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Can Courts Keep Up With Tech?

By George Khoury, Esq. on August 09, 2018 6:57 AM

With the speed at which technology hurtles forward, it's amazing if tech companies can keep up. However, recent initiatives have sought to bring the courtroom into the 21st century, hopefully before the robot lawyers of the 21st century show up.

A recent white paper from Thomson Reuters, Bringing the Courthouse into the 21st Century, goes into detail on how some courts are trying to catch up, and how far off we are from the dream of online courts. (Disclosure: Thomson Reuters is FindLaw's parent company.)

What's the Current Court-Tech Status?

While you might think that most courthouses are woefully under-equipped when it comes to technology, you'd be surprised. Many courts across the country have highly sophisticated systems in place. Perhaps you've seen a few courtrooms with flat-panel televisions, projection screens that retract from ceiling, or maybe even that mythical wifi signal that actually provides access to the internet.

Automating Court Systems

As the white paper's author suggests, courthouses particularly need to be cognizant of tech compatibility issues. The paper provides examples of courts that have multiple different systems for different types of cases, and describes how this leads to tech problems down the road, as each different system requires special handling. It's suggested that automating court processes and forms would allow the use of public terminals to provide streamlined services to in person visitors to the court, which would be much fewer as automating more systems would allow for greater online access and functionality.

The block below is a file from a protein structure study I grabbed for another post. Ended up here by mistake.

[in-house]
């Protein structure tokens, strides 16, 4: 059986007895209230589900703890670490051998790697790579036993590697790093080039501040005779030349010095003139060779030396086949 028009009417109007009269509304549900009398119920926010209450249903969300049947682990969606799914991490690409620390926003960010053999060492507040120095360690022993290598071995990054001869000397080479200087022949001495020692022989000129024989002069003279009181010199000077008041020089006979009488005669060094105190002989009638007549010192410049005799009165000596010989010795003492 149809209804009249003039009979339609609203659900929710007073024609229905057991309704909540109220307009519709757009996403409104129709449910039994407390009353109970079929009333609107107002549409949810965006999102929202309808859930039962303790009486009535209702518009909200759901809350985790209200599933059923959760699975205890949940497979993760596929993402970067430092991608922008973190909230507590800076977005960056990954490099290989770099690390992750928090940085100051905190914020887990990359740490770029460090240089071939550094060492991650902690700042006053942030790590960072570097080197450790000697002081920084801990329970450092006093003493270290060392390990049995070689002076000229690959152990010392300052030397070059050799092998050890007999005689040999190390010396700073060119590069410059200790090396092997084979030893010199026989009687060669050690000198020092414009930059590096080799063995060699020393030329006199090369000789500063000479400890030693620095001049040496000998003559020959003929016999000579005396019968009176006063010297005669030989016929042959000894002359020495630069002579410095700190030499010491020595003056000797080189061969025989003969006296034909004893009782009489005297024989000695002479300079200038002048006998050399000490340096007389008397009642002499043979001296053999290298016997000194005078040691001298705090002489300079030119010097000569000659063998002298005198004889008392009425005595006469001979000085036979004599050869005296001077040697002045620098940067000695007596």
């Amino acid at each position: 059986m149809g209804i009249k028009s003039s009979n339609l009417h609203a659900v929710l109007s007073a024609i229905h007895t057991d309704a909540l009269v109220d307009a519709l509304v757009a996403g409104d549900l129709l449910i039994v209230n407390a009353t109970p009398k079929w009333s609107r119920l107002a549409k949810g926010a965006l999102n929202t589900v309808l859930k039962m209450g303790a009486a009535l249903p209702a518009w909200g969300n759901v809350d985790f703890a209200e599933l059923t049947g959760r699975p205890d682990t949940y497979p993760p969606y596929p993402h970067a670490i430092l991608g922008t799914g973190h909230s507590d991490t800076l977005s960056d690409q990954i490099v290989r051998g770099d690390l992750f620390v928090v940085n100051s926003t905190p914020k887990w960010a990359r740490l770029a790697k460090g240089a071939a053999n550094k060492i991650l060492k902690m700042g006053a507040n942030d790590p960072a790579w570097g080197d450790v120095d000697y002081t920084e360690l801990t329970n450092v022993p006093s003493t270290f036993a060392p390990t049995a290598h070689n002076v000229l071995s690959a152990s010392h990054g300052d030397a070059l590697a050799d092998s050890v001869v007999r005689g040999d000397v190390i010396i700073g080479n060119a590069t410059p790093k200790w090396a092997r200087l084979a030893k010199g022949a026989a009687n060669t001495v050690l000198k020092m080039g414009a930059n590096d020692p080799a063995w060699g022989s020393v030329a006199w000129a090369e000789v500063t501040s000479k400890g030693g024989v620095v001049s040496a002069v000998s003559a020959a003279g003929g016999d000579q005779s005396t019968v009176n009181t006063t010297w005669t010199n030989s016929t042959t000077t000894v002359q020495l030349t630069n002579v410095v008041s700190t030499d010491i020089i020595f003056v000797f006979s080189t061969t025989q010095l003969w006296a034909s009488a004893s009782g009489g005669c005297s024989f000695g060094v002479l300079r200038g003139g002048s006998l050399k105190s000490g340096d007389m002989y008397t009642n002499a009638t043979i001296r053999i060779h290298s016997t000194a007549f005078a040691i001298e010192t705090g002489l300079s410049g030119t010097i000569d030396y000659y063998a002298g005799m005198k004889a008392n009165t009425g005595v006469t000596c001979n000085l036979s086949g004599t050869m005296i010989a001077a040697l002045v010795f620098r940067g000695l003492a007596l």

Is Online Court a Pipe Dream?

Like online CLEs, eventually online court will be a normal thing. We already do telephonic court appearances. And as the white paper explained, parties and witnesses have appeared via live video before. The technology is here, available, and not overly costly. In all reality, once an online court system is up and running, the likelihood of cost-savings are rather high.

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